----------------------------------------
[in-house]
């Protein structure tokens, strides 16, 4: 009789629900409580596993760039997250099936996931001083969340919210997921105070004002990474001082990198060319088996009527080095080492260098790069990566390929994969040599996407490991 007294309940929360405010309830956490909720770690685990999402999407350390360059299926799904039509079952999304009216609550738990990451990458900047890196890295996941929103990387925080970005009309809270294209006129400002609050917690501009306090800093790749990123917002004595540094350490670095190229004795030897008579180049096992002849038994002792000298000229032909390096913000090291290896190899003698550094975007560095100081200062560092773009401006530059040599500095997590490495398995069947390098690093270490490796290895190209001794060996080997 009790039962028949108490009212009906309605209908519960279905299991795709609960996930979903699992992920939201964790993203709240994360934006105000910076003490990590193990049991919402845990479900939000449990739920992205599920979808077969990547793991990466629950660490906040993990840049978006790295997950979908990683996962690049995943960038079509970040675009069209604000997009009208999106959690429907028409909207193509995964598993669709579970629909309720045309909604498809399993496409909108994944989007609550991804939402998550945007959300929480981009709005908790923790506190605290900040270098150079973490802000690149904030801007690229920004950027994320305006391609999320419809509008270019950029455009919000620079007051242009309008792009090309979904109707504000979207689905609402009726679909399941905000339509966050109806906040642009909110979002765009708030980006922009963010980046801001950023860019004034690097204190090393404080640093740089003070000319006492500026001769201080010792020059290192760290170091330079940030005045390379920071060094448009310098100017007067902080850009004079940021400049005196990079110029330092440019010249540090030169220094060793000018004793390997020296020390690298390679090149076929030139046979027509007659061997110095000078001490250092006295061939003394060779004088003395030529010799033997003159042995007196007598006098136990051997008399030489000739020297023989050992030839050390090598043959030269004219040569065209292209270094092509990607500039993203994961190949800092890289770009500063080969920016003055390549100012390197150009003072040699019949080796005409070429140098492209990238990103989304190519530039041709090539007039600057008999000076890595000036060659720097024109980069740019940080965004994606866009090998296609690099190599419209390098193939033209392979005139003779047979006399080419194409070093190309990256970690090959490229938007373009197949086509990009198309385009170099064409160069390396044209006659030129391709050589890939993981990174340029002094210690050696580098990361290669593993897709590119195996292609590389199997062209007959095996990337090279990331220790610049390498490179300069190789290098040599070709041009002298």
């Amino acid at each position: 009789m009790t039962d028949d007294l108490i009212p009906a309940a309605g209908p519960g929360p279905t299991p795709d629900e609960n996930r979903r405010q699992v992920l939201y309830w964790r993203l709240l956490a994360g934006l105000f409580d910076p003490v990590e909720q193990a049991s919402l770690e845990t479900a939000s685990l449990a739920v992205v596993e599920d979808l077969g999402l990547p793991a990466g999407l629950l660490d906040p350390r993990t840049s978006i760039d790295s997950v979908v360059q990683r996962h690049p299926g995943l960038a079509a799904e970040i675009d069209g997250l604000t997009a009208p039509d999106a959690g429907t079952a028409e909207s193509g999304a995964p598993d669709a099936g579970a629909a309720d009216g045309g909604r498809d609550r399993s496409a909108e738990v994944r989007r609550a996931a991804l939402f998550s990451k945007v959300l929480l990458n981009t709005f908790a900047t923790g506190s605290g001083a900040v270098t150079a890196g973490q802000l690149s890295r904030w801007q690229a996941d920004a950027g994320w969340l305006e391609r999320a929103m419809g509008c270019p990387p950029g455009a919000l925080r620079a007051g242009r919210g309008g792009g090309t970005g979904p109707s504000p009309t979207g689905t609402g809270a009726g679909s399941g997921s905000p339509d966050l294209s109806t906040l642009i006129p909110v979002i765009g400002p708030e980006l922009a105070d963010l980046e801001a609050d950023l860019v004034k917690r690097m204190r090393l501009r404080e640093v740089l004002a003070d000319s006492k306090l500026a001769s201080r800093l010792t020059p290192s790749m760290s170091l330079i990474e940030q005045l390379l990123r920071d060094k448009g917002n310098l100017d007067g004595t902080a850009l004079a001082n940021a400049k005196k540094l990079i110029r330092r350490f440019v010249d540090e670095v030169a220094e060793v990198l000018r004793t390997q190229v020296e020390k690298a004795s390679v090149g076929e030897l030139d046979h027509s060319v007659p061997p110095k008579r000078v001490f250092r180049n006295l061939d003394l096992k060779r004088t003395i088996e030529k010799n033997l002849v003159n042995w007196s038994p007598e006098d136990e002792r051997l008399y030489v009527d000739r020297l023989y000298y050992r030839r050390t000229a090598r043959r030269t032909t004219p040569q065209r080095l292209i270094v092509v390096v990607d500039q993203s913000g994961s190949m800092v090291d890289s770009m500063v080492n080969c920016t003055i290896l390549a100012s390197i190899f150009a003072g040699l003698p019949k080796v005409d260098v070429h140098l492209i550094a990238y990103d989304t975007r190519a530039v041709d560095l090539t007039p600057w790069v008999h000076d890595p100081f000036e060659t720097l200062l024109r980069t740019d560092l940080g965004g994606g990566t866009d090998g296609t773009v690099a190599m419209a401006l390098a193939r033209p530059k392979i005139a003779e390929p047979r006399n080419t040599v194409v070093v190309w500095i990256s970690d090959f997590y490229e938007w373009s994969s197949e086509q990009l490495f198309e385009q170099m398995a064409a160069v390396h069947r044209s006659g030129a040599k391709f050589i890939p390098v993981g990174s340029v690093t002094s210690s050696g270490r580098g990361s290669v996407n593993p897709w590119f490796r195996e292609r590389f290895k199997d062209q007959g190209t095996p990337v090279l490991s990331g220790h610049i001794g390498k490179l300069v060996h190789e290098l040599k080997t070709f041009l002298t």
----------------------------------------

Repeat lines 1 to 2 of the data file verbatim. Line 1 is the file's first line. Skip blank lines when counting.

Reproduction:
[in-house]
């Protein structure tokens, strides 16, 4: 009789629900409580596993760039997250099936996931001083969340919210997921105070004002990474001082990198060319088996009527080095080492260098790069990566390929994969040599996407490991 007294309940929360405010309830956490909720770690685990999402999407350390360059299926799904039509079952999304009216609550738990990451990458900047890196890295996941929103990387925080970005009309809270294209006129400002609050917690501009306090800093790749990123917002004595540094350490670095190229004795030897008579180049096992002849038994002792000298000229032909390096913000090291290896190899003698550094975007560095100081200062560092773009401006530059040599500095997590490495398995069947390098690093270490490796290895190209001794060996080997 009790039962028949108490009212009906309605209908519960279905299991795709609960996930979903699992992920939201964790993203709240994360934006105000910076003490990590193990049991919402845990479900939000449990739920992205599920979808077969990547793991990466629950660490906040993990840049978006790295997950979908990683996962690049995943960038079509970040675009069209604000997009009208999106959690429907028409909207193509995964598993669709579970629909309720045309909604498809399993496409909108994944989007609550991804939402998550945007959300929480981009709005908790923790506190605290900040270098150079973490802000690149904030801007690229920004950027994320305006391609999320419809509008270019950029455009919000620079007051242009309008792009090309979904109707504000979207689905609402009726679909399941905000339509966050109806906040642009909110979002765009708030980006922009963010980046801001950023860019004034690097204190090393404080640093740089003070000319006492500026001769201080010792020059290192760290170091330079940030005045390379920071060094448009310098100017007067902080850009004079940021400049005196990079110029330092440019010249540090030169220094060793000018004793390997020296020390690298390679090149076929030139046979027509007659061997110095000078001490250092006295061939003394060779004088003395030529010799033997003159042995007196007598006098136990051997008399030489000739020297023989050992030839050390090598043959030269004219040569065209292209270094092509990607500039993203994961190949800092890289770009500063080969920016003055390549100012390197150009003072040699019949080796005409070429140098492209990238990103989304190519530039041709090539007039600057008999000076890595000036060659720097024109980069740019940080965004994606866009090998296609690099190599419209390098193939033209392979005139003779047979006399080419194409070093190309990256970690090959490229938007373009197949086509990009198309385009170099064409160069390396044209006659030129391709050589890939993981990174340029002094210690050696580098990361290669593993897709590119195996292609590389199997062209007959095996990337090279990331220790610049390498490179300069190789290098040599070709041009002298």